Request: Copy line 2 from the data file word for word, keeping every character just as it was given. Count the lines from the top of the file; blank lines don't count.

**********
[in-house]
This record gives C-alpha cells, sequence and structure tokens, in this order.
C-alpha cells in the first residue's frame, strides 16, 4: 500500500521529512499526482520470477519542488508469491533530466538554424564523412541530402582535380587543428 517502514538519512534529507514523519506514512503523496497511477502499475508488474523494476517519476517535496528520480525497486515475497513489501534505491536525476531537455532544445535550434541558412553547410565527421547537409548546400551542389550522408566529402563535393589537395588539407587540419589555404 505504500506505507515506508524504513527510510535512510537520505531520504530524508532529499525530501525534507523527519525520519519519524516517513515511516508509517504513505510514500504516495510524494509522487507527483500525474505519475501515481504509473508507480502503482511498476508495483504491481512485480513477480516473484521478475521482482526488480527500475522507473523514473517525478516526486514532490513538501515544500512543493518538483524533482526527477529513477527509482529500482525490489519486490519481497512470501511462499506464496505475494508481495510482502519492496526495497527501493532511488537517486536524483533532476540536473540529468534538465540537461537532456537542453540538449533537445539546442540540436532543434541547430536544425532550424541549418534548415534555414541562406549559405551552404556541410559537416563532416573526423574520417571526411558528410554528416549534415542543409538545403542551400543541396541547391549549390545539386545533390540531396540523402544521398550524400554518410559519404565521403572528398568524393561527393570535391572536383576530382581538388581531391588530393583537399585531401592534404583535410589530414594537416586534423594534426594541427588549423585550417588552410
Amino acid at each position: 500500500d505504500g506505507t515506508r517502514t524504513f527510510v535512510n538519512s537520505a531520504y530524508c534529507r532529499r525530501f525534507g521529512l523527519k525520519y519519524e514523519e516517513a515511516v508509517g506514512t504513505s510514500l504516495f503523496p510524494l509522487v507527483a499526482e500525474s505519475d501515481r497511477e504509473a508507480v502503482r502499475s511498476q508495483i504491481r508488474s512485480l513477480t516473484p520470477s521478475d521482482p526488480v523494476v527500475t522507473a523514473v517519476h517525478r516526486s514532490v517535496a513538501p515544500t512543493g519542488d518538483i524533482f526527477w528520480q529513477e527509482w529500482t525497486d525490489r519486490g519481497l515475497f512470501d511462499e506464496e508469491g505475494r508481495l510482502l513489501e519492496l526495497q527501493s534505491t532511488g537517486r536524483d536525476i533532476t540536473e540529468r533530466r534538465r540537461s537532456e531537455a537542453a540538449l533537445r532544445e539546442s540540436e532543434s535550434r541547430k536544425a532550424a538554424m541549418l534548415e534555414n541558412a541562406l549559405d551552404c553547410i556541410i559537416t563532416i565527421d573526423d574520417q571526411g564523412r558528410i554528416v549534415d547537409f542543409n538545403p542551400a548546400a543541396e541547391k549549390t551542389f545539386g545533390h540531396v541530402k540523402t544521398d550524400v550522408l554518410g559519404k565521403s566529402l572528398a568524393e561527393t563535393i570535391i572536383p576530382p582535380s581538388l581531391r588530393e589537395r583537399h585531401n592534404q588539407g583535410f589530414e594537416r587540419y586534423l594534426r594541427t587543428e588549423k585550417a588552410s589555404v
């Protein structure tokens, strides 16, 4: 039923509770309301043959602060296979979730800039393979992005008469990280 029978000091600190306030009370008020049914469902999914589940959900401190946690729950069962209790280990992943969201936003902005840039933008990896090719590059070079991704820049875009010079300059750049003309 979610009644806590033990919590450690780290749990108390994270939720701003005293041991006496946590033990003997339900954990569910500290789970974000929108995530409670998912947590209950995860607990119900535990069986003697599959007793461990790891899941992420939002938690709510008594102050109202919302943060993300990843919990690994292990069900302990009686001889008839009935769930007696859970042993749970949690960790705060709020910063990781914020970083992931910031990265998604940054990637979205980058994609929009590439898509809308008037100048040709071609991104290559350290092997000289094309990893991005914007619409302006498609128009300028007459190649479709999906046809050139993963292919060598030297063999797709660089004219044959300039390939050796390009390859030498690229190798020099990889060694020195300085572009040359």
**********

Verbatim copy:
This record gives C-alpha cells, sequence and structure tokens, in this order.